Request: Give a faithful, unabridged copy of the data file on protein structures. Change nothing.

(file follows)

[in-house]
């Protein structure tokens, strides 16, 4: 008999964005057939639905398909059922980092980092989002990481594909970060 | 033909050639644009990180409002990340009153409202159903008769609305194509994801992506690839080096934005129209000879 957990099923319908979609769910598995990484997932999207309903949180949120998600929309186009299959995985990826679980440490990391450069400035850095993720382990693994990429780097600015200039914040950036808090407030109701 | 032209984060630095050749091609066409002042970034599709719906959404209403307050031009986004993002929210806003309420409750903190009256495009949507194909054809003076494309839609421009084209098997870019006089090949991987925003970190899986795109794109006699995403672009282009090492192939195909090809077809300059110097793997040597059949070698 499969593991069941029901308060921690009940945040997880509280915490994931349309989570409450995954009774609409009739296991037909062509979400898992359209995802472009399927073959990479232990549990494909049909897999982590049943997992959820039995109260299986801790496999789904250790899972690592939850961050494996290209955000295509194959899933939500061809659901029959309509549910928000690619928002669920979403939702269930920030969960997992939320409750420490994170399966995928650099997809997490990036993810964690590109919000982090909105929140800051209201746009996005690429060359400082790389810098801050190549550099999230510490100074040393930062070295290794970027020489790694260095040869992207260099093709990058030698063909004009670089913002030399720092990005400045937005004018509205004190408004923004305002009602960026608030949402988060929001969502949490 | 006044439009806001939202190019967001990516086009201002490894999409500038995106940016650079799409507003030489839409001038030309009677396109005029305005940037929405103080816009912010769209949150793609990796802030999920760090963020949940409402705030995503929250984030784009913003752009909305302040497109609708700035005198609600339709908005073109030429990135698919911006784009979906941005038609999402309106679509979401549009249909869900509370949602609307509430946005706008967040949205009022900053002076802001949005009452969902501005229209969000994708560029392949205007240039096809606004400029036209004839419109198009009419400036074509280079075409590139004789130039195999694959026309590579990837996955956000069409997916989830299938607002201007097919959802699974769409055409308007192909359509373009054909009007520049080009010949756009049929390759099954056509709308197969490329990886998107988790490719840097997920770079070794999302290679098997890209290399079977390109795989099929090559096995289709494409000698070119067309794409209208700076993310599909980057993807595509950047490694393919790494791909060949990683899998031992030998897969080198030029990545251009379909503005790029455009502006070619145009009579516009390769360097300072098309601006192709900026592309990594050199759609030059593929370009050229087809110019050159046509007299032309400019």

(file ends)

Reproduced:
[in-house]
């Protein structure tokens, strides 16, 4: 008999964005057939639905398909059922980092980092989002990481594909970060 | 033909050639644009990180409002990340009153409202159903008769609305194509994801992506690839080096934005129209000879 957990099923319908979609769910598995990484997932999207309903949180949120998600929309186009299959995985990826679980440490990391450069400035850095993720382990693994990429780097600015200039914040950036808090407030109701 | 032209984060630095050749091609066409002042970034599709719906959404209403307050031009986004993002929210806003309420409750903190009256495009949507194909054809003076494309839609421009084209098997870019006089090949991987925003970190899986795109794109006699995403672009282009090492192939195909090809077809300059110097793997040597059949070698 499969593991069941029901308060921690009940945040997880509280915490994931349309989570409450995954009774609409009739296991037909062509979400898992359209995802472009399927073959990479232990549990494909049909897999982590049943997992959820039995109260299986801790496999789904250790899972690592939850961050494996290209955000295509194959899933939500061809659901029959309509549910928000690619928002669920979403939702269930920030969960997992939320409750420490994170399966995928650099997809997490990036993810964690590109919000982090909105929140800051209201746009996005690429060359400082790389810098801050190549550099999230510490100074040393930062070295290794970027020489790694260095040869992207260099093709990058030698063909004009670089913002030399720092990005400045937005004018509205004190408004923004305002009602960026608030949402988060929001969502949490 | 006044439009806001939202190019967001990516086009201002490894999409500038995106940016650079799409507003030489839409001038030309009677396109005029305005940037929405103080816009912010769209949150793609990796802030999920760090963020949940409402705030995503929250984030784009913003752009909305302040497109609708700035005198609600339709908005073109030429990135698919911006784009979906941005038609999402309106679509979401549009249909869900509370949602609307509430946005706008967040949205009022900053002076802001949005009452969902501005229209969000994708560029392949205007240039096809606004400029036209004839419109198009009419400036074509280079075409590139004789130039195999694959026309590579990837996955956000069409997916989830299938607002201007097919959802699974769409055409308007192909359509373009054909009007520049080009010949756009049929390759099954056509709308197969490329990886998107988790490719840097997920770079070794999302290679098997890209290399079977390109795989099929090559096995289709494409000698070119067309794409209208700076993310599909980057993807595509950047490694393919790494791909060949990683899998031992030998897969080198030029990545251009379909503005790029455009502006070619145009009579516009390769360097300072098309601006192709900026592309990594050199759609030059593929370009050229087809110019050159046509007299032309400019």